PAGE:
“Violent” and “unsafe” conditions at a men’s prison in Essex have prompted urgent calls for action as standards “declined disturbingly” over the last decade.
A series of inspections have discovered rising deaths and rates of self-harm at HMP & YOI Chelmsford, finding it to be one of the country’s most violent local prisons.
Secretary of State for Justice and Lord Chancellor Robert Buckland says the findings are “unacceptable” and work has started on improving conditions.
A letter from HM Chief Inspector of Prisons Charlie Taylor to Mr Buckland revealed safety, negative staff culture, lack of accountability, and a poor daily regime to be key concerns from the latest inspection, which took place between 9-20 August 2021.
The letter reveals there have been eight self-inflicted deaths since 2018 and four non-natural deaths at the prison in three years. Additionally, self-harm levels rose for four consecutive inspections.
In the letter, dated August 26, Mr Taylor wrote: “HMP & YOI Chelmsford is a violent, unsafe prison in which conditions for prisoners have declined disturbingly over recent years, despite attempts by HMPPS to support improvement.
“Many failings stem from a negative and demoralised staff culture which results in little apparent concern for (or attention to) the welfare and basic needs of a complex and, at times, vulnerable population.
“Chelmsford will not improve without a sustained drive to make sure that all staff members take responsibility for ensuring safety, decency and engagement with training and education in a meaningful regime.
“This will require strong, consistent leadership at all levels within the prison and much more effective support from HMPPS than the approach it has taken in recent years, which failed completely to arrest the drift and decline which must have been obvious to the service.”
Mr Buckland said in a statement the Prison Service is seeking to address the situation.
He said: “These findings are unacceptable – Chelmsford is already on our list of prisons receiving priority support but it is clear this work must go further and faster.
“Work has already started on improving accommodation, increasing training and bringing in additional, experienced staff.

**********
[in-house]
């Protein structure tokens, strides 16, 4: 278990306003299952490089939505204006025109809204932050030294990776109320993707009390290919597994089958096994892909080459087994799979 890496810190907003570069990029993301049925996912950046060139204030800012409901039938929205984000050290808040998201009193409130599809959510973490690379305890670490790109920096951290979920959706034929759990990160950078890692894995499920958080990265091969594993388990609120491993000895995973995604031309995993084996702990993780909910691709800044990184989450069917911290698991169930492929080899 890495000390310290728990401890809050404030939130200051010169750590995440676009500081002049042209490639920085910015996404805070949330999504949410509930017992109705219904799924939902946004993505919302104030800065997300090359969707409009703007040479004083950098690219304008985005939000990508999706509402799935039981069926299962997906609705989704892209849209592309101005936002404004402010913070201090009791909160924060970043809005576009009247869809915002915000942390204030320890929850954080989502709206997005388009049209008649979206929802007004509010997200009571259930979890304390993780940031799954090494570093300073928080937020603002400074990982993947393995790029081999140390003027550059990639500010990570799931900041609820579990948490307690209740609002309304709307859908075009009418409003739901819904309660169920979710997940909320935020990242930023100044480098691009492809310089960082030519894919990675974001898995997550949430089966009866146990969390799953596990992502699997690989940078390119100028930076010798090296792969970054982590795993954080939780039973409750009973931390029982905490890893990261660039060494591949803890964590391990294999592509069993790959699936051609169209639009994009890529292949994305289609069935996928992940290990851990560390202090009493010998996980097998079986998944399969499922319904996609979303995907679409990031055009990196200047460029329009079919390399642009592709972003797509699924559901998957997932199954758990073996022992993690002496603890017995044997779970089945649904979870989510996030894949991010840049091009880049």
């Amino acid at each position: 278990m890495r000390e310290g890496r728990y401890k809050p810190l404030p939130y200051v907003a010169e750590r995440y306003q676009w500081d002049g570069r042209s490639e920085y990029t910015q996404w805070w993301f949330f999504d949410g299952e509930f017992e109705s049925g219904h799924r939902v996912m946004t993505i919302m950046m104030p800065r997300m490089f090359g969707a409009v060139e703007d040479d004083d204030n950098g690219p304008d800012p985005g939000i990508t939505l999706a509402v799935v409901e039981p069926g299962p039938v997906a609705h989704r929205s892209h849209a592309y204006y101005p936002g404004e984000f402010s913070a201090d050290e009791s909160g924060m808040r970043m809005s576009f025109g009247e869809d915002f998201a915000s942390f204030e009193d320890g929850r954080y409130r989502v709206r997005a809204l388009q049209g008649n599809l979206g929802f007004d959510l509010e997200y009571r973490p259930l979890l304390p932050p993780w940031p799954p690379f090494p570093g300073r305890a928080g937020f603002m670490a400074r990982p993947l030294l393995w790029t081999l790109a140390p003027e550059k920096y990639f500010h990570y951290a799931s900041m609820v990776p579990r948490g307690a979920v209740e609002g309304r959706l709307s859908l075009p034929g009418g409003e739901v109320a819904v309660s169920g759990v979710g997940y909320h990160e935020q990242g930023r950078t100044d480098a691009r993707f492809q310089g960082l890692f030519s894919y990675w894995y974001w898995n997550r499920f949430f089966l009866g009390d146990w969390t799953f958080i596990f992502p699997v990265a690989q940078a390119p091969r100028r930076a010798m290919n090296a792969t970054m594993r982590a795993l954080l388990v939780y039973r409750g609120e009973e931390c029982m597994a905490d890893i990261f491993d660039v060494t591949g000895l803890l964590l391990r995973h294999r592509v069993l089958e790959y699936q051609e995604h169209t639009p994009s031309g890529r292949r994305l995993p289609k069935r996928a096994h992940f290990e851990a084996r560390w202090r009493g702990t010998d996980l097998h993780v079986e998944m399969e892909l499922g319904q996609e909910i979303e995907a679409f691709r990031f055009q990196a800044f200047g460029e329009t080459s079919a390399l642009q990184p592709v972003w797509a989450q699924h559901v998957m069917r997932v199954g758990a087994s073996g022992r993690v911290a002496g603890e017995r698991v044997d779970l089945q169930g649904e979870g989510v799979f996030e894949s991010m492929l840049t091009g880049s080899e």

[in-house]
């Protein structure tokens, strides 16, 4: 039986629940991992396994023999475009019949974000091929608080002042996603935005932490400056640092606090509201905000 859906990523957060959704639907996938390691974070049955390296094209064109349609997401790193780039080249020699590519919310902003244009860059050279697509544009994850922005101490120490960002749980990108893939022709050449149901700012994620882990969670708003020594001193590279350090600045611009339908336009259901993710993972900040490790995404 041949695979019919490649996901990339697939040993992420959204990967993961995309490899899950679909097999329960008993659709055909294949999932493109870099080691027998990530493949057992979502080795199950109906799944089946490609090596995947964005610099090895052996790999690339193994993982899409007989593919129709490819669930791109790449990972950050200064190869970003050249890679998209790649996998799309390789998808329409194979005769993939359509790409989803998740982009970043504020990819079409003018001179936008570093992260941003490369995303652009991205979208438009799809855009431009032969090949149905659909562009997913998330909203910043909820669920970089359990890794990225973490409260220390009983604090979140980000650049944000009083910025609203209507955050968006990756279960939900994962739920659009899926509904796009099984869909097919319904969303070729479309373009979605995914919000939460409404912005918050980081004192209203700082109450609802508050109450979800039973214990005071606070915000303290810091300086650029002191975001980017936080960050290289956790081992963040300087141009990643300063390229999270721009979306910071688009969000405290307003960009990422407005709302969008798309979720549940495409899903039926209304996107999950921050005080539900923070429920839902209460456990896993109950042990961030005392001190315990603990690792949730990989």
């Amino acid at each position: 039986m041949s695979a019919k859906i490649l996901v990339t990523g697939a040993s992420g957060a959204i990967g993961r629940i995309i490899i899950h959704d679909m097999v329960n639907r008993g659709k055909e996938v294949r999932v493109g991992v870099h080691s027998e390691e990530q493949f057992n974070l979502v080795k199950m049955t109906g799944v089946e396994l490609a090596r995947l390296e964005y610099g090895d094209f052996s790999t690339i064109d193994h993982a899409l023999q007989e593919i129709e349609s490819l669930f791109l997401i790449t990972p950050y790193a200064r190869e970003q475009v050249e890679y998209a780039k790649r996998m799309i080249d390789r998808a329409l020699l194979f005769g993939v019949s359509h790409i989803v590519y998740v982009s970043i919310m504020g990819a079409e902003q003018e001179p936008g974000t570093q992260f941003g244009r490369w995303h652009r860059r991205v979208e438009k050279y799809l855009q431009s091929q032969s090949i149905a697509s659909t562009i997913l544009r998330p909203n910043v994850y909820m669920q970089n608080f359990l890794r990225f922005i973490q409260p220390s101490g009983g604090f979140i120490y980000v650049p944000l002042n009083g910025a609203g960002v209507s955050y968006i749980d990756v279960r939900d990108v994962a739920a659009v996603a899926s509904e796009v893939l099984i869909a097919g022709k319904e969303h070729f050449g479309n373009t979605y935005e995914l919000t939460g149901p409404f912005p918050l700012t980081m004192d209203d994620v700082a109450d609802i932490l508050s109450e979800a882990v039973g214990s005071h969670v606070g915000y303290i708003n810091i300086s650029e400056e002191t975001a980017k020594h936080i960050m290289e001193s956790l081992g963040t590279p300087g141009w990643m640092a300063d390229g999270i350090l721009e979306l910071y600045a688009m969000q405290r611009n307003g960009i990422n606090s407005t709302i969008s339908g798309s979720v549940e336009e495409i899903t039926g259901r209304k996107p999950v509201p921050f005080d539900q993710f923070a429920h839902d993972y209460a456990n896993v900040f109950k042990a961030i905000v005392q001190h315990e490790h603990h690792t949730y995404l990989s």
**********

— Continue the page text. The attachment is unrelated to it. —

“The Prison Service is urgently pursuing every option to ensure that this situation is addressed.”
A statement from the Ministry of Justice also said £130,000 of funding had already been secured to improve the working and living conditions at Chelmsford and the Prison Performance Support Programme (PPSP) is currently supporting the prison.
Mr Taylor has issued a rare Urgent Notification (UN), which allows the Chief Inspector of Prisons to directly alert the Secretary of State if they have an urgent and significant concern about a prison, according to the Government website.
Mr Buckland now has 28 days to respond with a plan outlining what action will be taken.
A statement from HM Inspectorate of Prisons said Mr Taylor’s predecessor, Peter Clarke, decided against instigating the UN protocol in 2018, citing that there may be grounds for some “cautious optimism.”
However, Mr Taylor said in the letter: “We found that the optimism expressed three years ago was misplaced. The latest inspection has shown that these improvements have not materialised.”
Many prisoners are reportedly locked in their cell for almost 23 hours a day, and a lack of accountability and management oversight has allowed poor behaviour from staff to go unchallenged.
The letter says many staff failed to respond to basic requests from prisoners and showed only limited empathy towards them.
Almost half of the prisoners said they had been victimised by staff, particularly those with disabilities and mental health problems.
Since 2018, seven sites have been issued with a UN, excluding Chelmsford.
According to the statement from the Ministry of Justice, five of these sites have been removed from UN oversight due to sustained improvement. The latest site to be removed was Bristol in August 2021.